In 1 Kings 15:16-22, an interesting story of a border conflict is told. According to 2 Chronicles 13, Abjah took Bethel in a conflict with Jeroboam I. This is, however, unlikely, or, if Abjah did take Bethel, he held it for only a limited time period. According to the 1 Kings narrative, Baasha of Israel first fortified Ramah “in order to prevent anyone from going out or coming in to Asa king of Judah”. Was this Ramah er-Ram or, as in Judges 4:5, Ramallah? Geba is surely the present Jaba, and Mizpah is very likely the present Tell el-Nasbeh, on the main road between Bethel and Jerusalem (Nebi Samwil is not on the main road and does not have any Iron I remains to correlate with Samuel). Considering that the fortification of Ramah was meant “to prevent anyone from going out or coming in to Asa”. It was probably er-Ram, south of Geba.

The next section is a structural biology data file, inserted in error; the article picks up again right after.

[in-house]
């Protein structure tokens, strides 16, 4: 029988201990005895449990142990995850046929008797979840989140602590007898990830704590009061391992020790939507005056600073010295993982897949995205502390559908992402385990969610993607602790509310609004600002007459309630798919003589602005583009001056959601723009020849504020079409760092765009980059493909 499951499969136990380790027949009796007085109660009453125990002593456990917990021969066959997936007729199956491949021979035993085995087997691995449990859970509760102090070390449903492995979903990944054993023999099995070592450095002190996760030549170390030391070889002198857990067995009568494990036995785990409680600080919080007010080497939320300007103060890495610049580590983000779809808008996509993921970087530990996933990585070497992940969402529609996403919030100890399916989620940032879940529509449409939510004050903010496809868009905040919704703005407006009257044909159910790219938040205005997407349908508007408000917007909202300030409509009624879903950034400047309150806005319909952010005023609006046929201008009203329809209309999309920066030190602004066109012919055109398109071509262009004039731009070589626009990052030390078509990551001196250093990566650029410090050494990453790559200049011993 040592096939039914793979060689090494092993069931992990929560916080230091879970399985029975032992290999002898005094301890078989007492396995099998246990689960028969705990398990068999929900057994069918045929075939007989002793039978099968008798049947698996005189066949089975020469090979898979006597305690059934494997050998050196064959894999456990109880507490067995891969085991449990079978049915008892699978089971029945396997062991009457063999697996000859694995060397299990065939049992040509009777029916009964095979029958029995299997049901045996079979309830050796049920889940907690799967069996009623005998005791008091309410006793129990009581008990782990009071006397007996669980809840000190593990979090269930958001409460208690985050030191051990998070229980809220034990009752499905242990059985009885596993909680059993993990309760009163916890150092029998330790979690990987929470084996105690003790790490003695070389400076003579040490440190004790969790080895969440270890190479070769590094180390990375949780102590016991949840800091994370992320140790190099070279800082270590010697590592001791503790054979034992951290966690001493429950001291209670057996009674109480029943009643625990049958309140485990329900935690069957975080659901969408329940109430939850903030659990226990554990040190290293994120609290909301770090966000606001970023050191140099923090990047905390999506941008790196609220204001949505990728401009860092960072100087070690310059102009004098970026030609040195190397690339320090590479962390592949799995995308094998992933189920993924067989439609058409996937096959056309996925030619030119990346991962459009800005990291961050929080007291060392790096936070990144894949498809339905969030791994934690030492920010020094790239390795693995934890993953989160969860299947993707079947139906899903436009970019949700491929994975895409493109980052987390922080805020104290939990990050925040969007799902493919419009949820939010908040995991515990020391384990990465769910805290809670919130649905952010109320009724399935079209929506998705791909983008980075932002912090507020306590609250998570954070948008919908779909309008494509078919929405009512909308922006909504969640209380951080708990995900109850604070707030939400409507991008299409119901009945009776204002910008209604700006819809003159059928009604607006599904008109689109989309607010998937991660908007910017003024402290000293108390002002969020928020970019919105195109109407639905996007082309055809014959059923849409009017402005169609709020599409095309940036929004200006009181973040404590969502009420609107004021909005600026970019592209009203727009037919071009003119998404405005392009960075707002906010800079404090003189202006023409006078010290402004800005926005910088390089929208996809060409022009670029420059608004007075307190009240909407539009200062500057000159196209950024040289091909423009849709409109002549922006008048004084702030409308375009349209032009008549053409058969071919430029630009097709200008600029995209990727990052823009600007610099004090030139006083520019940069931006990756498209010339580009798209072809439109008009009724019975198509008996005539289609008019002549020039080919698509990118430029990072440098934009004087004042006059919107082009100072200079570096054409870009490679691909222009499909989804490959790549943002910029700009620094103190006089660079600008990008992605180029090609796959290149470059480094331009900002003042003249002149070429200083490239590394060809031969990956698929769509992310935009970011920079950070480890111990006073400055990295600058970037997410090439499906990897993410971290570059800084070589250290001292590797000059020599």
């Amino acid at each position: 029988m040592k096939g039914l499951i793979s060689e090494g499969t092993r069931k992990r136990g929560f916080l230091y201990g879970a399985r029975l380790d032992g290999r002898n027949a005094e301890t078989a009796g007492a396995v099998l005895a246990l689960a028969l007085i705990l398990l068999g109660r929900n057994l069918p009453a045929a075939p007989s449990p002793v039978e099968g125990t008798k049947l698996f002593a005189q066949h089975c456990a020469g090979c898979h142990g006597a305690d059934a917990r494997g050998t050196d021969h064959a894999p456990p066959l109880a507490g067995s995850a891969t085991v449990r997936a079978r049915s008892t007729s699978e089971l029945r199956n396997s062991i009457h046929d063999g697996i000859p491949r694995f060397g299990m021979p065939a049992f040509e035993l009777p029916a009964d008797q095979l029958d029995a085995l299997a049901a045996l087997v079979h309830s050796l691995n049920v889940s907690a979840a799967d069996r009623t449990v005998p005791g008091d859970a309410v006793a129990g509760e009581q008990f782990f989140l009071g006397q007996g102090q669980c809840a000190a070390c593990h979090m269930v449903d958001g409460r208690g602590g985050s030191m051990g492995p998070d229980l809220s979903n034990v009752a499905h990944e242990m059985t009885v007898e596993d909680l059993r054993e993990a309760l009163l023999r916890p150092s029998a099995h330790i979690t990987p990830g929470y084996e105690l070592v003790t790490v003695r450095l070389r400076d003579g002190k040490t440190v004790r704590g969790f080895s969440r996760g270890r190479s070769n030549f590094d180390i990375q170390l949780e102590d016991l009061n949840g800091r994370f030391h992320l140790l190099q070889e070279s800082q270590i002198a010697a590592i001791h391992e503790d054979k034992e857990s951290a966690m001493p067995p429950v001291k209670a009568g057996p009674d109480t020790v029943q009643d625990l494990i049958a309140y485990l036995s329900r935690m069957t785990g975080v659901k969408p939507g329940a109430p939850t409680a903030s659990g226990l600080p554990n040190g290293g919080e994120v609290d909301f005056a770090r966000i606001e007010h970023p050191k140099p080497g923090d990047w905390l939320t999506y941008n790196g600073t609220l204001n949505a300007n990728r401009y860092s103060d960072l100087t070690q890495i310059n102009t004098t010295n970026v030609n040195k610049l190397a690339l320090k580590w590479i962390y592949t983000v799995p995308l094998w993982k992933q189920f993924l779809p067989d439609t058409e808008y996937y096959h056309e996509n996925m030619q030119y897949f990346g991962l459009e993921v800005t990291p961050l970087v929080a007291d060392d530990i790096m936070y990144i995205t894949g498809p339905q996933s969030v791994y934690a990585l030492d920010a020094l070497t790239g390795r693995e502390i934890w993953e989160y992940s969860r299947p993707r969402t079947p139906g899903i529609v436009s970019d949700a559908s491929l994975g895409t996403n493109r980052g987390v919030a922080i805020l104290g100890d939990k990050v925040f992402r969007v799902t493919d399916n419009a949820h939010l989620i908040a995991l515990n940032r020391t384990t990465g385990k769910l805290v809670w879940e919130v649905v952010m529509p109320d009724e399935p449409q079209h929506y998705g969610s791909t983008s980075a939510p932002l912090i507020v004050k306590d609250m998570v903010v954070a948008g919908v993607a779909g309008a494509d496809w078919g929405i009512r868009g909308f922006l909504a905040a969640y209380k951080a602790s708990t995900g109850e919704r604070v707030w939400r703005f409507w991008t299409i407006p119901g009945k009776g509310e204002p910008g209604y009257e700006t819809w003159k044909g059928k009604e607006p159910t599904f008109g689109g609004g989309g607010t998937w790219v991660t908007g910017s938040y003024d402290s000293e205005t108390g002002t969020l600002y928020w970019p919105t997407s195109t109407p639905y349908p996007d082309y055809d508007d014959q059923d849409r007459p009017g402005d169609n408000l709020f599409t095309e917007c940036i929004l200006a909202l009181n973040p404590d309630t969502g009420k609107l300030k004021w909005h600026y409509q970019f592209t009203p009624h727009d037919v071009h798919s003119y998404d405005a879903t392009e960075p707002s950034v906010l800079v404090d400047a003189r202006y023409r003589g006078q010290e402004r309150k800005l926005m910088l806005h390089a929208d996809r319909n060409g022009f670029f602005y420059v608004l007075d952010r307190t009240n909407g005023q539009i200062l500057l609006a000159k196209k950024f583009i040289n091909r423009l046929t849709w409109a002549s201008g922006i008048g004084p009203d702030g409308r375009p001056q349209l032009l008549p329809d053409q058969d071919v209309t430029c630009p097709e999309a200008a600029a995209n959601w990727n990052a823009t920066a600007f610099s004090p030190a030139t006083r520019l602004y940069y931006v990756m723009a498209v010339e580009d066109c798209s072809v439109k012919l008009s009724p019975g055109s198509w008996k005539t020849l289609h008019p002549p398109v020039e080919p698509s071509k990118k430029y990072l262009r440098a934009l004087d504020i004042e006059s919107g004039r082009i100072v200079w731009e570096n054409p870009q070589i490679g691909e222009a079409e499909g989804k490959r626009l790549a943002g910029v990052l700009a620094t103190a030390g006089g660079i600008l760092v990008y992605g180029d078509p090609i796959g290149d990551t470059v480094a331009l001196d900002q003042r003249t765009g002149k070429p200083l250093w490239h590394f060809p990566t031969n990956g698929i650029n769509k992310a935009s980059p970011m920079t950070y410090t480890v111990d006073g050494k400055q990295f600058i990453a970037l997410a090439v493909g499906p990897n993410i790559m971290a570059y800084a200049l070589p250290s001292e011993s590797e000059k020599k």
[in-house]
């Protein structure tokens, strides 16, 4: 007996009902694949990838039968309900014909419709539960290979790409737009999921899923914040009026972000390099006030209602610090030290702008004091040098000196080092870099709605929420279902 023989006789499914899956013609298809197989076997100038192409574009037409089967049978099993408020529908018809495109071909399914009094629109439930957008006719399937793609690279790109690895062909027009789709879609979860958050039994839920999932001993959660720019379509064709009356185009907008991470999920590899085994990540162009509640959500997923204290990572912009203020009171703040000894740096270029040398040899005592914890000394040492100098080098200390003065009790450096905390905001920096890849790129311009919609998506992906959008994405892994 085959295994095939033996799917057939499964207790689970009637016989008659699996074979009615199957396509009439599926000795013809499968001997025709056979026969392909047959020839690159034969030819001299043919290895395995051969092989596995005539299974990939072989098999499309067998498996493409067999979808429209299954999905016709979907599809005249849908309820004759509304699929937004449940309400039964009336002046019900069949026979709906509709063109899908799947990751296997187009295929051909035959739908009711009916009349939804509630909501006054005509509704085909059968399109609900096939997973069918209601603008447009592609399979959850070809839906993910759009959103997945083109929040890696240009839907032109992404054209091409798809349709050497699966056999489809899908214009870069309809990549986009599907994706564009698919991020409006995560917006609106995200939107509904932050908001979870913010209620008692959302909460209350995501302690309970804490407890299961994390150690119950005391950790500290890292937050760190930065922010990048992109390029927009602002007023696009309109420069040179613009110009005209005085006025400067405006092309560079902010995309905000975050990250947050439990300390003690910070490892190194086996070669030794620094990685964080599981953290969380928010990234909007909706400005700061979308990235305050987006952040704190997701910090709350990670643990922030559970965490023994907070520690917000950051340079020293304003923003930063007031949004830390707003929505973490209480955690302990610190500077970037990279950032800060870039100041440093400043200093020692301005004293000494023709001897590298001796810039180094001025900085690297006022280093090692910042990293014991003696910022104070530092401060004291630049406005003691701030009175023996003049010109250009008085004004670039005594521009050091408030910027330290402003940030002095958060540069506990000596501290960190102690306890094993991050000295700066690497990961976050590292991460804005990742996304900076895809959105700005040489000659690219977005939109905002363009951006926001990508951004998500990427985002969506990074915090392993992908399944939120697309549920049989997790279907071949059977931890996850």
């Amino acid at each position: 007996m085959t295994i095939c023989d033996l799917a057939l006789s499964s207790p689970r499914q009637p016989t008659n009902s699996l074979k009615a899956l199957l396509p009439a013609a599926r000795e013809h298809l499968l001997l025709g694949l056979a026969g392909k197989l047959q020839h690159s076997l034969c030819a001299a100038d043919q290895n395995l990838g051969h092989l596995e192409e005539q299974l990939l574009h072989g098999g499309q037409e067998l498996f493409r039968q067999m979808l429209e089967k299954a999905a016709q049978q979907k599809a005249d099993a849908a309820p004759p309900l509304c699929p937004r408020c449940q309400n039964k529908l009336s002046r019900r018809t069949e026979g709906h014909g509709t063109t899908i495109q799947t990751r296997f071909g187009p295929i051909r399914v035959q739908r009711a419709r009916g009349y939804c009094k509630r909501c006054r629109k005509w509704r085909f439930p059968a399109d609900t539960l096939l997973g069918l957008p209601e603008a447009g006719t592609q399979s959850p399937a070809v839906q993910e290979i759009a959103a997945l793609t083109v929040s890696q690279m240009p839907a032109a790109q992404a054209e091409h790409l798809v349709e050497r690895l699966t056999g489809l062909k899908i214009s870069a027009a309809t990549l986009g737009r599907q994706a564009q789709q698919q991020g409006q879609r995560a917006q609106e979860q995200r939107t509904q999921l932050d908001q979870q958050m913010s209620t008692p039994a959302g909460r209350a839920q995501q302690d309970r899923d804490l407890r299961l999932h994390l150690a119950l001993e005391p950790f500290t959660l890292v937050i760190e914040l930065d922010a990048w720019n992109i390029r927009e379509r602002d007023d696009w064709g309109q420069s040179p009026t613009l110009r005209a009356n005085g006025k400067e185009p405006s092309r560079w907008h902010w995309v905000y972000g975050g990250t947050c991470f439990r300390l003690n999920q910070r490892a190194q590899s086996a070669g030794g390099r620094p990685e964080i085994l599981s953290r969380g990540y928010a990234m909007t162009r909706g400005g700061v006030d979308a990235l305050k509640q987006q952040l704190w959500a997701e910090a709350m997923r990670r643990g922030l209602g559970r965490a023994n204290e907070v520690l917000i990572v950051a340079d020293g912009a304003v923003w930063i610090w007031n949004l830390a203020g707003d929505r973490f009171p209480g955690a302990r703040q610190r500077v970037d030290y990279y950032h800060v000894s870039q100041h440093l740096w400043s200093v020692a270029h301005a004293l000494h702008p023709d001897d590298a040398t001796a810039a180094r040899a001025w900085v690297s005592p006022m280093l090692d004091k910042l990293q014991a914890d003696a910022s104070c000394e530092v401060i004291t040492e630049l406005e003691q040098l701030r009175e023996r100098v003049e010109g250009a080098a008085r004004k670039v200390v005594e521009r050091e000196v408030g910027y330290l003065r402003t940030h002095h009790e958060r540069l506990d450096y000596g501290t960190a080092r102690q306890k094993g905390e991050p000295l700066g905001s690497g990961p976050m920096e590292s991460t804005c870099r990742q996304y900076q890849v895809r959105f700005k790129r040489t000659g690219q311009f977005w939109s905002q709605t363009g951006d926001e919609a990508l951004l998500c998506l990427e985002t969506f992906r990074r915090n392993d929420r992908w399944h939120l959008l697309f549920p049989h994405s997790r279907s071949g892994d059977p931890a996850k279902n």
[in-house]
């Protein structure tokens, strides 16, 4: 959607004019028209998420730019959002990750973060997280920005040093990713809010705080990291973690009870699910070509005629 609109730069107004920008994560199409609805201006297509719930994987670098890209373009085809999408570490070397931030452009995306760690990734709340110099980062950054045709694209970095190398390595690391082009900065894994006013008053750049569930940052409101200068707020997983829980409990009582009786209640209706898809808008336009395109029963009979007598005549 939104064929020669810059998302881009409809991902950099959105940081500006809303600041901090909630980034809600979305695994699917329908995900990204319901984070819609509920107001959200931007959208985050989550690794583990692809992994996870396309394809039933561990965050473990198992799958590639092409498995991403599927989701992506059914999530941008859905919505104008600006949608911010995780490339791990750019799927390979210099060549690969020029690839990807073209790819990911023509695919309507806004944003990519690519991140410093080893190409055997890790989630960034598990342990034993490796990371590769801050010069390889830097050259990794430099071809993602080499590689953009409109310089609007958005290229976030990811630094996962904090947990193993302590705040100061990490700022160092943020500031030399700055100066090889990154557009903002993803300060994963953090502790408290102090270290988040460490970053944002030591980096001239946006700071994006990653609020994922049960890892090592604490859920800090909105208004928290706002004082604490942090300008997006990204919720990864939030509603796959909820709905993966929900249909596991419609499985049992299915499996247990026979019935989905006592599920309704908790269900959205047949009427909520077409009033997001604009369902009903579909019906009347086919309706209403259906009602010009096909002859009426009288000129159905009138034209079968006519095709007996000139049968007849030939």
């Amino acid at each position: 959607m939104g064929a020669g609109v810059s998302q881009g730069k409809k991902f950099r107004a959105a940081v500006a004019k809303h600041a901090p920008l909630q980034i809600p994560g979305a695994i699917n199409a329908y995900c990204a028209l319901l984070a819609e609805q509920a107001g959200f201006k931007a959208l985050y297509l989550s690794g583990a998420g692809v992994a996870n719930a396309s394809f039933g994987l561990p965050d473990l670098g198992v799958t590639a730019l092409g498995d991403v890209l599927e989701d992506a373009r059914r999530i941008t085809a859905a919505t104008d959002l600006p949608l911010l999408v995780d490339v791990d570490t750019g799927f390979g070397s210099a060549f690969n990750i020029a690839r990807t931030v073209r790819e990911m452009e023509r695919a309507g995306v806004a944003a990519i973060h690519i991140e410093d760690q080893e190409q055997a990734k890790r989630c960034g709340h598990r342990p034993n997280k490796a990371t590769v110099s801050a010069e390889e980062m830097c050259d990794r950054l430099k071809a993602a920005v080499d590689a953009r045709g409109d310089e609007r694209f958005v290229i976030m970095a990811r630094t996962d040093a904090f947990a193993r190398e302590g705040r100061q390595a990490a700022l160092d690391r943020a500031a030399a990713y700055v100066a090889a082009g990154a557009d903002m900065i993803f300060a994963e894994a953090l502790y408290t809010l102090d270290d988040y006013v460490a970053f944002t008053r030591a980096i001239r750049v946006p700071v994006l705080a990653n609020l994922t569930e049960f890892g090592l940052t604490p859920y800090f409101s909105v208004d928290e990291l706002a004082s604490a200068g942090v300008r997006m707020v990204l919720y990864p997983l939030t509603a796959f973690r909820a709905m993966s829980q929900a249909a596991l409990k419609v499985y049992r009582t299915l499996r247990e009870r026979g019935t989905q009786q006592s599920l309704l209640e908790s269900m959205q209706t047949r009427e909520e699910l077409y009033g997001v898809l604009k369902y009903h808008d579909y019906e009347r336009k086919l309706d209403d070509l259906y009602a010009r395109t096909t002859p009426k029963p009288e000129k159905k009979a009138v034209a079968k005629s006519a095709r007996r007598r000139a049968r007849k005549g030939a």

According to 2 Chron 4, in the 11th year of Asa (902 BC), Zerah the Cushite tried to invade Judah by way of Mareshah (just south of Beit Guvrin). Since the reign of Asa (912-871 BC) corresponds well with the reign of Osorkon I (924-889 BC) of Egypt, a Libyan, not a Cushite, Zerah must not be the name of a king, but of a military commander. Unfortunately, even with all Zerah’s chariotry, he was struck down as far as Gerar (Tel Haror, 31°22’54″N, 34°36’26″E), due to the military preparedness and superior position (higher usually beats lower) of Asa’s troops. Asa also managed to get a significant amount of booty from the villages surrounding the then-small town of Gerar and from Zerah’s own troops. However, Chronicles does not state Asa acquired the newly devastated territory.